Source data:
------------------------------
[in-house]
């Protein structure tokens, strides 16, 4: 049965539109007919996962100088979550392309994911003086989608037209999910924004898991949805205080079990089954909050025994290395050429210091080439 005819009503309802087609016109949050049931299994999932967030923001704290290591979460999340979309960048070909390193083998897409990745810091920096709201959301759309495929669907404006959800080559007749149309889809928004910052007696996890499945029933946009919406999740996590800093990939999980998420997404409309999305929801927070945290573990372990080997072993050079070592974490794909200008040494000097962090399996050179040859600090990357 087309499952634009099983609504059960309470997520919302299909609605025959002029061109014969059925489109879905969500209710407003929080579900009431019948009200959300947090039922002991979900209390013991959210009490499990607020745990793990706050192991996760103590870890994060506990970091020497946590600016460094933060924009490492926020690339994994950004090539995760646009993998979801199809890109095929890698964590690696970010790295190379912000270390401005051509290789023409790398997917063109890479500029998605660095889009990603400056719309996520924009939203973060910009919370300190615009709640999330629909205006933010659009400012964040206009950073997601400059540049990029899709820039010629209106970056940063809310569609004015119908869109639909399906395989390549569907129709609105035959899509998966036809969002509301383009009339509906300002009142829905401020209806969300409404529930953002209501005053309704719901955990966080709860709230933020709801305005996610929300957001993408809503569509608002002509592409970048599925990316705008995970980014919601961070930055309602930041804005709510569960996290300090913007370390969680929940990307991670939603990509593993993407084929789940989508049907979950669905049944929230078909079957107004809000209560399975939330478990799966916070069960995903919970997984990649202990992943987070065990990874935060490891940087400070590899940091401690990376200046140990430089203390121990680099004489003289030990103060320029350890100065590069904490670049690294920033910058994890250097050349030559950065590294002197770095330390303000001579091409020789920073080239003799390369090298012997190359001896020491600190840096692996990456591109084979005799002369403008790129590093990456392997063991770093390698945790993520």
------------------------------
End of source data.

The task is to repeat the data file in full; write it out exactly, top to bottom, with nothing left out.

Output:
[in-house]
């Protein structure tokens, strides 16, 4: 049965539109007919996962100088979550392309994911003086989608037209999910924004898991949805205080079990089954909050025994290395050429210091080439 005819009503309802087609016109949050049931299994999932967030923001704290290591979460999340979309960048070909390193083998897409990745810091920096709201959301759309495929669907404006959800080559007749149309889809928004910052007696996890499945029933946009919406999740996590800093990939999980998420997404409309999305929801927070945290573990372990080997072993050079070592974490794909200008040494000097962090399996050179040859600090990357 087309499952634009099983609504059960309470997520919302299909609605025959002029061109014969059925489109879905969500209710407003929080579900009431019948009200959300947090039922002991979900209390013991959210009490499990607020745990793990706050192991996760103590870890994060506990970091020497946590600016460094933060924009490492926020690339994994950004090539995760646009993998979801199809890109095929890698964590690696970010790295190379912000270390401005051509290789023409790398997917063109890479500029998605660095889009990603400056719309996520924009939203973060910009919370300190615009709640999330629909205006933010659009400012964040206009950073997601400059540049990029899709820039010629209106970056940063809310569609004015119908869109639909399906395989390549569907129709609105035959899509998966036809969002509301383009009339509906300002009142829905401020209806969300409404529930953002209501005053309704719901955990966080709860709230933020709801305005996610929300957001993408809503569509608002002509592409970048599925990316705008995970980014919601961070930055309602930041804005709510569960996290300090913007370390969680929940990307991670939603990509593993993407084929789940989508049907979950669905049944929230078909079957107004809000209560399975939330478990799966916070069960995903919970997984990649202990992943987070065990990874935060490891940087400070590899940091401690990376200046140990430089203390121990680099004489003289030990103060320029350890100065590069904490670049690294920033910058994890250097050349030559950065590294002197770095330390303000001579091409020789920073080239003799390369090298012997190359001896020491600190840096692996990456591109084979005799002369403008790129590093990456392997063991770093390698945790993520």